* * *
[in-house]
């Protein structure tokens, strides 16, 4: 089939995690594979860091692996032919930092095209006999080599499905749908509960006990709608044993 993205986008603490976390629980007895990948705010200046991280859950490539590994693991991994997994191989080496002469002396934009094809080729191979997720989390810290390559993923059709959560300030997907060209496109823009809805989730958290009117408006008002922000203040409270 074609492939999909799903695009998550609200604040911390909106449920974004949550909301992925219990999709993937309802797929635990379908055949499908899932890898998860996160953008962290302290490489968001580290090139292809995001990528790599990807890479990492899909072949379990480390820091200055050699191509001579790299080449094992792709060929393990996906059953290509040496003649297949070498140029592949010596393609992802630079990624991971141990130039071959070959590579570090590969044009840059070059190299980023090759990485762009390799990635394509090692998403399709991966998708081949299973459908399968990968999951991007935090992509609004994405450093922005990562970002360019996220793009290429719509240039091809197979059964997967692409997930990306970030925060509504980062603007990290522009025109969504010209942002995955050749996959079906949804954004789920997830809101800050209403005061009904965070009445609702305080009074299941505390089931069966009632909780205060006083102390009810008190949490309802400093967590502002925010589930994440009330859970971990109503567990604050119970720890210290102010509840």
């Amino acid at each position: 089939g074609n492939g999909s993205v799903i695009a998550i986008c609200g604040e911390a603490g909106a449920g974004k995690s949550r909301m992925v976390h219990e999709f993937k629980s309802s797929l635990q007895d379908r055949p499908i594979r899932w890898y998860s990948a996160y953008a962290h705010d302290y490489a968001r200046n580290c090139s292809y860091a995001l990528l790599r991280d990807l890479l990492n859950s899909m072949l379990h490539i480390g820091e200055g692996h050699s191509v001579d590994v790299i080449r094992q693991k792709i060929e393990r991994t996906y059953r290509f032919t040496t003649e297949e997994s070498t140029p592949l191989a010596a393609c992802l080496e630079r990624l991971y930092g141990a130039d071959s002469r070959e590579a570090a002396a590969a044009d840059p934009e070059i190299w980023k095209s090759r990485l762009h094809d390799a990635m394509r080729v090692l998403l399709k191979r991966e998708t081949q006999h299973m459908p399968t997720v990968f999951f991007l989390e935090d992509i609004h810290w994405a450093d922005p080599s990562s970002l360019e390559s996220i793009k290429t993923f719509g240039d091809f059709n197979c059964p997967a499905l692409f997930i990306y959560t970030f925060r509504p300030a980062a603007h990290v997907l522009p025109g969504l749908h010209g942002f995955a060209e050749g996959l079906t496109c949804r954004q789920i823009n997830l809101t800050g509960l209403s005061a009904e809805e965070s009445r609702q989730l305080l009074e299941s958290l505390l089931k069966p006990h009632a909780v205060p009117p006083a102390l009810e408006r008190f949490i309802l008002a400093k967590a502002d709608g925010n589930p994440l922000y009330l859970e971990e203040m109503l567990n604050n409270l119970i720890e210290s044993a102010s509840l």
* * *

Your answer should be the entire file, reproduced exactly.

[in-house]
């Protein structure tokens, strides 16, 4: 089939995690594979860091692996032919930092095209006999080599499905749908509960006990709608044993 993205986008603490976390629980007895990948705010200046991280859950490539590994693991991994997994191989080496002469002396934009094809080729191979997720989390810290390559993923059709959560300030997907060209496109823009809805989730958290009117408006008002922000203040409270 074609492939999909799903695009998550609200604040911390909106449920974004949550909301992925219990999709993937309802797929635990379908055949499908899932890898998860996160953008962290302290490489968001580290090139292809995001990528790599990807890479990492899909072949379990480390820091200055050699191509001579790299080449094992792709060929393990996906059953290509040496003649297949070498140029592949010596393609992802630079990624991971141990130039071959070959590579570090590969044009840059070059190299980023090759990485762009390799990635394509090692998403399709991966998708081949299973459908399968990968999951991007935090992509609004994405450093922005990562970002360019996220793009290429719509240039091809197979059964997967692409997930990306970030925060509504980062603007990290522009025109969504010209942002995955050749996959079906949804954004789920997830809101800050209403005061009904965070009445609702305080009074299941505390089931069966009632909780205060006083102390009810008190949490309802400093967590502002925010589930994440009330859970971990109503567990604050119970720890210290102010509840």
């Amino acid at each position: 089939g074609n492939g999909s993205v799903i695009a998550i986008c609200g604040e911390a603490g909106a449920g974004k995690s949550r909301m992925v976390h219990e999709f993937k629980s309802s797929l635990q007895d379908r055949p499908i594979r899932w890898y998860s990948a996160y953008a962290h705010d302290y490489a968001r200046n580290c090139s292809y860091a995001l990528l790599r991280d990807l890479l990492n859950s899909m072949l379990h490539i480390g820091e200055g692996h050699s191509v001579d590994v790299i080449r094992q693991k792709i060929e393990r991994t996906y059953r290509f032919t040496t003649e297949e997994s070498t140029p592949l191989a010596a393609c992802l080496e630079r990624l991971y930092g141990a130039d071959s002469r070959e590579a570090a002396a590969a044009d840059p934009e070059i190299w980023k095209s090759r990485l762009h094809d390799a990635m394509r080729v090692l998403l399709k191979r991966e998708t081949q006999h299973m459908p399968t997720v990968f999951f991007l989390e935090d992509i609004h810290w994405a450093d922005p080599s990562s970002l360019e390559s996220i793009k290429t993923f719509g240039d091809f059709n197979c059964p997967a499905l692409f997930i990306y959560t970030f925060r509504p300030a980062a603007h990290v997907l522009p025109g969504l749908h010209g942002f995955a060209e050749g996959l079906t496109c949804r954004q789920i823009n997830l809101t800050g509960l209403s005061a009904e809805e965070s009445r609702q989730l305080l009074e299941s958290l505390l089931k069966p006990h009632a909780v205060p009117p006083a102390l009810e408006r008190f949490i309802l008002a400093k967590a502002d709608g925010n589930p994440l922000y009330l859970e971990e203040m109503l567990n604050n409270l119970i720890e210290s044993a102010s509840l």